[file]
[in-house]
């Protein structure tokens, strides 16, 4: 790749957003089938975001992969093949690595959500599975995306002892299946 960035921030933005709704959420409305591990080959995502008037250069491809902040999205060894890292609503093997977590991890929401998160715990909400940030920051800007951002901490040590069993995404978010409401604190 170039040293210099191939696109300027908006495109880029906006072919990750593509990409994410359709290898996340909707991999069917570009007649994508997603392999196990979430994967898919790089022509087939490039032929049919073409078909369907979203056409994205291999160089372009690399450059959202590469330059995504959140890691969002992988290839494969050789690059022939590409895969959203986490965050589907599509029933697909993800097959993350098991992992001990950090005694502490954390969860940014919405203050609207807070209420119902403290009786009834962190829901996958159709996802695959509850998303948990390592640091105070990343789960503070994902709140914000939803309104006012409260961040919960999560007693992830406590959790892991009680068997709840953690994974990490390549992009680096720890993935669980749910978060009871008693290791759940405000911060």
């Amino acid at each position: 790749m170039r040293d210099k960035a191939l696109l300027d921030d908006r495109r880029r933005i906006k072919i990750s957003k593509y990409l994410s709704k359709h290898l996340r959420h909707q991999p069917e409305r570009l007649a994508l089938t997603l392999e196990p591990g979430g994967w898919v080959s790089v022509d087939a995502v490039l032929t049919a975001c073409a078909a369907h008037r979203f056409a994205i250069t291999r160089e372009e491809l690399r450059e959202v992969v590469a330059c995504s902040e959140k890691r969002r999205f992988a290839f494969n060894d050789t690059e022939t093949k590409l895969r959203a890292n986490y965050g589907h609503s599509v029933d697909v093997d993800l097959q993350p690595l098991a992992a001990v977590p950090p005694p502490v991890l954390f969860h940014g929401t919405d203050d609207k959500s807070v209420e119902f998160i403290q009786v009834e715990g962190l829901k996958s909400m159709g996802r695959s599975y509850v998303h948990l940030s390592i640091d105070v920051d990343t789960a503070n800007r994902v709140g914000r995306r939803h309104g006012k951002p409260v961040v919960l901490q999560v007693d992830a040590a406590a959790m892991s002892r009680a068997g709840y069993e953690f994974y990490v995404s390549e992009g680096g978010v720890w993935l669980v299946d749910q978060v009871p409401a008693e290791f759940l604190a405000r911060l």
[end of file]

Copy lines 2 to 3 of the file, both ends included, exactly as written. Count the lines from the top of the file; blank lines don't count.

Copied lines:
């Protein structure tokens, strides 16, 4: 790749957003089938975001992969093949690595959500599975995306002892299946 960035921030933005709704959420409305591990080959995502008037250069491809902040999205060894890292609503093997977590991890929401998160715990909400940030920051800007951002901490040590069993995404978010409401604190 170039040293210099191939696109300027908006495109880029906006072919990750593509990409994410359709290898996340909707991999069917570009007649994508997603392999196990979430994967898919790089022509087939490039032929049919073409078909369907979203056409994205291999160089372009690399450059959202590469330059995504959140890691969002992988290839494969050789690059022939590409895969959203986490965050589907599509029933697909993800097959993350098991992992001990950090005694502490954390969860940014919405203050609207807070209420119902403290009786009834962190829901996958159709996802695959509850998303948990390592640091105070990343789960503070994902709140914000939803309104006012409260961040919960999560007693992830406590959790892991009680068997709840953690994974990490390549992009680096720890993935669980749910978060009871008693290791759940405000911060």
């Amino acid at each position: 790749m170039r040293d210099k960035a191939l696109l300027d921030d908006r495109r880029r933005i906006k072919i990750s957003k593509y990409l994410s709704k359709h290898l996340r959420h909707q991999p069917e409305r570009l007649a994508l089938t997603l392999e196990p591990g979430g994967w898919v080959s790089v022509d087939a995502v490039l032929t049919a975001c073409a078909a369907h008037r979203f056409a994205i250069t291999r160089e372009e491809l690399r450059e959202v992969v590469a330059c995504s902040e959140k890691r969002r999205f992988a290839f494969n060894d050789t690059e022939t093949k590409l895969r959203a890292n986490y965050g589907h609503s599509v029933d697909v093997d993800l097959q993350p690595l098991a992992a001990v977590p950090p005694p502490v991890l954390f969860h940014g929401t919405d203050d609207k959500s807070v209420e119902f998160i403290q009786v009834e715990g962190l829901k996958s909400m159709g996802r695959s599975y509850v998303h948990l940030s390592i640091d105070v920051d990343t789960a503070n800007r994902v709140g914000r995306r939803h309104g006012k951002p409260v961040v919960l901490q999560v007693d992830a040590a406590a959790m892991s002892r009680a068997g709840y069993e953690f994974y990490v995404s390549e992009g680096g978010v720890w993935l669980v299946d749910q978060v009871p409401a008693e290791f759940l604190a405000r911060l």